A new generation contested the 1868 General Election. The Tories selected the young lord of the manor, a 22-year-old Cambridge undergraduate James Agg-Gardner. The Liberals chose a 23-year-old Oxford undergraduate, Henry Samuelson, the son of wealthy Banbury Liberal MP Sir Bernhard Samuelson.
His opponent records a lively contest with candidates publicly nominated “to the accompaniment of rival bands, cheers, jeers, hisses, and volleys of eggs, dead cats and other missiles”! Heavies were hired to keep the peace (with mixed results) and a great deal of family cash was expended on recreation and refreshment, railway fares for absent voters and patronising various local societies. Electoral reforms and spending limits would soon see the end of quite such colourful campaigns.
It was a good time to be the Liberal candidate. The party nationally had also broken with its aristocratic leadership and was now led by the dynamic William Gladstone who swept to a landslide victory on a platform of reform and opposition to privilege. Henry campaigned in particular for universal education and turned the Tories’ narrow majority into a Liberal one of 188. A predictable election petition was heard but dismissed.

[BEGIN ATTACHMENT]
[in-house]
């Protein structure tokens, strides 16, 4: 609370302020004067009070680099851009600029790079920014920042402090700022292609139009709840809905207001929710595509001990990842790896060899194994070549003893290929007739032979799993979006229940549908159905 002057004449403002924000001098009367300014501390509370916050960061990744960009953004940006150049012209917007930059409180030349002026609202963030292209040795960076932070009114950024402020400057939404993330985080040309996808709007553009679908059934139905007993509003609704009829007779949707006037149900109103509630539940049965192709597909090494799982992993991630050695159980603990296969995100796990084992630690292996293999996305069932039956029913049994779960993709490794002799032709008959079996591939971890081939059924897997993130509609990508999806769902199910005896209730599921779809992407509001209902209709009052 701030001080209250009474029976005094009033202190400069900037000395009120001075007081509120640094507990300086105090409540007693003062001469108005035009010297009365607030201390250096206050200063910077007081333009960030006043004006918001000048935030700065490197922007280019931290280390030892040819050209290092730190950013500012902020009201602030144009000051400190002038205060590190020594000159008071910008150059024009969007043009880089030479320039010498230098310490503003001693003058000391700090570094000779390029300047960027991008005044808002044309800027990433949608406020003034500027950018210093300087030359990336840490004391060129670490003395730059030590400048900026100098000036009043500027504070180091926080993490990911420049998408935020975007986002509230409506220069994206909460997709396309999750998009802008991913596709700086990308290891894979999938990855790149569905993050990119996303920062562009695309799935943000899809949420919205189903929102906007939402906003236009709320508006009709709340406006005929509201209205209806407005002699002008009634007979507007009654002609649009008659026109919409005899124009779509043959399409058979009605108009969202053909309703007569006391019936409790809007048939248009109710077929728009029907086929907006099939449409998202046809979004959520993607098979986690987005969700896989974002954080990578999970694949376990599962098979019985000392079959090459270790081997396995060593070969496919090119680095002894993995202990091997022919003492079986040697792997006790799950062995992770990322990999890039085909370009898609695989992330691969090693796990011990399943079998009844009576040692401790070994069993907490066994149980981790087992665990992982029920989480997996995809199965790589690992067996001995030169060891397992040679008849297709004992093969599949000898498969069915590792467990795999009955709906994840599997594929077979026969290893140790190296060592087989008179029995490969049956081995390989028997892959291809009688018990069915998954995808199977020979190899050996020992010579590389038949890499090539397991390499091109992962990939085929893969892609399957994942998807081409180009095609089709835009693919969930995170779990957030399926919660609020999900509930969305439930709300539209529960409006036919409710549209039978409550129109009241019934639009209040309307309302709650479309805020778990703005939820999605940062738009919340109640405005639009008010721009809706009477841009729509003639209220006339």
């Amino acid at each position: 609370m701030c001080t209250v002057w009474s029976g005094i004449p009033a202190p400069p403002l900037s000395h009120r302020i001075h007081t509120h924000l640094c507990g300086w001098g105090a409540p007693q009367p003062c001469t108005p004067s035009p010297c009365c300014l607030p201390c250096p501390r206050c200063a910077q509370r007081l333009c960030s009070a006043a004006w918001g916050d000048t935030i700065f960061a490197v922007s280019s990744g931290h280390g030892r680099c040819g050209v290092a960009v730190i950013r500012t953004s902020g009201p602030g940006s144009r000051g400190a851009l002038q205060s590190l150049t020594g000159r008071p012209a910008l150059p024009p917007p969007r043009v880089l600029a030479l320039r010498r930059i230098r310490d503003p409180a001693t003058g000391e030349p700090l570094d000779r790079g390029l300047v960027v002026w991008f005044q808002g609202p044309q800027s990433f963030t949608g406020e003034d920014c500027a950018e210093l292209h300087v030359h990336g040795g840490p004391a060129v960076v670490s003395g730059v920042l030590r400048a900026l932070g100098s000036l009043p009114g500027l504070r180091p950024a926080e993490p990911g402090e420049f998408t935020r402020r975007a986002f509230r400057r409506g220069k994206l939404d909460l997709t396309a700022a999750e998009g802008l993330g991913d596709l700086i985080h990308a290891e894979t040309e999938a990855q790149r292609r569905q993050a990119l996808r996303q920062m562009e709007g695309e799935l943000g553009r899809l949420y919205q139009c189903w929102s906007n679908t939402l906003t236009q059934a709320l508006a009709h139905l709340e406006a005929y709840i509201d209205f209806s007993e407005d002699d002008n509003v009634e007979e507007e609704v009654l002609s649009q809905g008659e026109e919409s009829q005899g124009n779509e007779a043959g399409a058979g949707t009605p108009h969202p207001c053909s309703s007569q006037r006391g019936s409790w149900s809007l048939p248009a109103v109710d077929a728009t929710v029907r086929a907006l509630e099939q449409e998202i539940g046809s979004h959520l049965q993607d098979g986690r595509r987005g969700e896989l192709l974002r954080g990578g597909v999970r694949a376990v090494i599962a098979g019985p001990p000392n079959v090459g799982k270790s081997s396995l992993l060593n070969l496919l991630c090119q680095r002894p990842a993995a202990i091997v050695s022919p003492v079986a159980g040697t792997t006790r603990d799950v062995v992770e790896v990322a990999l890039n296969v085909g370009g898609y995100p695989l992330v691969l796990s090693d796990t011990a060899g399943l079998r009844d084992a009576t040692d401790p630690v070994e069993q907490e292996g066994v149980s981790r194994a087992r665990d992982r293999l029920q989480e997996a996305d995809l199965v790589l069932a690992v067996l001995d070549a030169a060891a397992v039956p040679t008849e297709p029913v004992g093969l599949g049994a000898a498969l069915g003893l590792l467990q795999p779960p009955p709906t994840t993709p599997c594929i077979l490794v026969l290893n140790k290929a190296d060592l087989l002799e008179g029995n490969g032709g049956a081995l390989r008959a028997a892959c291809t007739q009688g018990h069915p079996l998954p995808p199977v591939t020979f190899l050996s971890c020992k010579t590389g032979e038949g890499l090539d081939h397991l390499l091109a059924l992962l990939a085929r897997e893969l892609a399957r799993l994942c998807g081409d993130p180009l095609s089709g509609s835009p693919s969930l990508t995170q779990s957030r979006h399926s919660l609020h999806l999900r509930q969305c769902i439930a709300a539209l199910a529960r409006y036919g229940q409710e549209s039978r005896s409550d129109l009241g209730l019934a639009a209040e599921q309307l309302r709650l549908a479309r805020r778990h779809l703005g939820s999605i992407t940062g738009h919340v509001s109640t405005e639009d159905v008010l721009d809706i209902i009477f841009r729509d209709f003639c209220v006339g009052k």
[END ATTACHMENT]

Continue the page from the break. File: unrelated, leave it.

Even the kindest friend would have to admit his maiden speech was hopeless. He chose a debate on the odd subject of the House of Commons Ladies Gallery screen. According to the official record, he dismissed the suggestion that removing the screen would force ladies to wear evening dress because “it was the custom in society for both sexes to appear in full dress or neither”. Gales of laughter ensued but Henry missed the joke. But he was a frequent speaker and within a couple of years he was putting in a much more assured performance in favour of the revolutionary 1870 Education Act for which he had campaigned and which paved the way for universal primary education for all.
He also seems to have been active in Cheltenham, picking up the support of the successful woodcarver, businessman and social reformer HH Martyn amongst others.
But the mood of the country – and the state of the economy – was changing. Disraeli’s Tories had picked up the baton of social reform too and when the 1874 election offered Agg-Gardner and Samuelson a rematch, it was the Conservative who won. Henry didn’t waste any time looking elsewhere for a seat. Just two years later he was elected at a by-election for the safer seat of Frome.
Rt Hon Sir James Agg-Gardner, Some Parliamentary Recollections, Ed. J. Burrow & Co, 1927
John Whitaker, The Best (HH Martyn & Co Specialists in Architectural Decoration & The Gloster Aircraft Co), Promenade Publications 1998, p17
Michael Stenton & Stephen Lees, Who’s Who of British Members of Parliament: A Biographical Dictionary of the House of Commons Based on Annual Volumes of Dod’s Parliamentary Companion and Other Sources, Volume 1. 1832-1885, Harvester Press, 1976.